Agnes Kharshiing, an activist, alleged that the number of trucks without valid National Green Tribunal stickers – a marker of the transported coal being accounted for – on the highway to Guwahati has increased in the run-up to elections. “Coal is funding election expenses in Meghalaya,” she said. “Meanwhile, the state is losing revenue.”
The BJP’s charge
Amid plummeting profits and alleged political corruption, coal miners and business owners in the Jaintia Hills are viewing the BJP as a possible saviour because of its promise of a solution to the impasse within eight months of being elected to power. “All we want is the ban to go,” said a miner. “And if the BJP does that, so be it.”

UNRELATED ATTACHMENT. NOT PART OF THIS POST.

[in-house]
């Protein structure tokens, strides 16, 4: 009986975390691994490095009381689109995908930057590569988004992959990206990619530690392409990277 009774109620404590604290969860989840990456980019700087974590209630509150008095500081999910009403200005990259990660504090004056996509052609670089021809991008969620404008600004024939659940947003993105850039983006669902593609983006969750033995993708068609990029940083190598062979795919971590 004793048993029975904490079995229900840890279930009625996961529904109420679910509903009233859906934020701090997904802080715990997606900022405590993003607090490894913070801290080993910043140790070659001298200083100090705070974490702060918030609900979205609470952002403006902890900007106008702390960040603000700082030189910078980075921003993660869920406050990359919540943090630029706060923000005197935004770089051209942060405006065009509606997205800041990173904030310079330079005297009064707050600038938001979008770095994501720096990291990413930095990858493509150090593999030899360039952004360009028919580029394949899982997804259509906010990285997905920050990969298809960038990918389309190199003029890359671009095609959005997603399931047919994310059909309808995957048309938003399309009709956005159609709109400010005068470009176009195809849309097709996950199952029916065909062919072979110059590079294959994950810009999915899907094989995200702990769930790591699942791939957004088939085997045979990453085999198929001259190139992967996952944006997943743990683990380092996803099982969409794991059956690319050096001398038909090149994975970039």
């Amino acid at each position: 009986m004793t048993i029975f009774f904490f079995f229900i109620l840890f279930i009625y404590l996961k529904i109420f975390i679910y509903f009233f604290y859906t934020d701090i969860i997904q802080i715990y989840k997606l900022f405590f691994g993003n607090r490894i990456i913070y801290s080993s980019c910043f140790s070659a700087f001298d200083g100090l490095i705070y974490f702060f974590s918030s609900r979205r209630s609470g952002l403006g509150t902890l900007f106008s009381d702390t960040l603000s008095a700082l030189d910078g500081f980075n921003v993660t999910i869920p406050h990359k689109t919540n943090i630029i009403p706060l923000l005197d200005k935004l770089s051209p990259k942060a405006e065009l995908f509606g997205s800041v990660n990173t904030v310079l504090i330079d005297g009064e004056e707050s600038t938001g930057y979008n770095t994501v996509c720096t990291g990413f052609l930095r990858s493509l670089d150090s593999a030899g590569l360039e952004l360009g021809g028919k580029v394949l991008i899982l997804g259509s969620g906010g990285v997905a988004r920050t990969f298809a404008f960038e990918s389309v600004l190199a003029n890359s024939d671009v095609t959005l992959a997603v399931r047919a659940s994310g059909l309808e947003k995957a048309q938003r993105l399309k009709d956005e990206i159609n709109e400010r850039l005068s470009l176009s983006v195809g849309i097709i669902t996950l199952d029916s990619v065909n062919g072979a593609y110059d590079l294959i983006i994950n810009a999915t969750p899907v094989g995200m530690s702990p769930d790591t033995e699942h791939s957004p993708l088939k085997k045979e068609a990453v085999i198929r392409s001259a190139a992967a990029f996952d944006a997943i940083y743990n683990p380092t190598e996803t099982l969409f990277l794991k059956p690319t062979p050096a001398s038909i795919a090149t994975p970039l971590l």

A businessman with interests in the cement industry said a solution may be possible if the party in power at the Centre has some say in the matter. “We have realised that this battle cannot be won in the courts, it has to be the Centre that steps in,” he said.
The BJP, on its part, has managed to get influential coal miners and local leaders to join its ranks on the back of its promise. Balios Swer, president of the Jaintia Coal Dealers and Miners Association, became a member of the BJP in August. “I joined the party because I believe the BJP will come up with a scientific mining policy and lift the coal ban,” he said. “Every miner in Jaintia Hills feeds a minimum of 100 people, and there are thousands of small and big miners. The Congress has failed all of us.”
Incidentally, the BJP’s state president Shibun Lyngdoh is from the Jaintia Hills and a coal miner himself. “Why do you think I joined a political party?” he quipped when asked about the coal ban in January. “Because I was jobless. We will work with the NGT to make sure people get work again.”
The politics over resources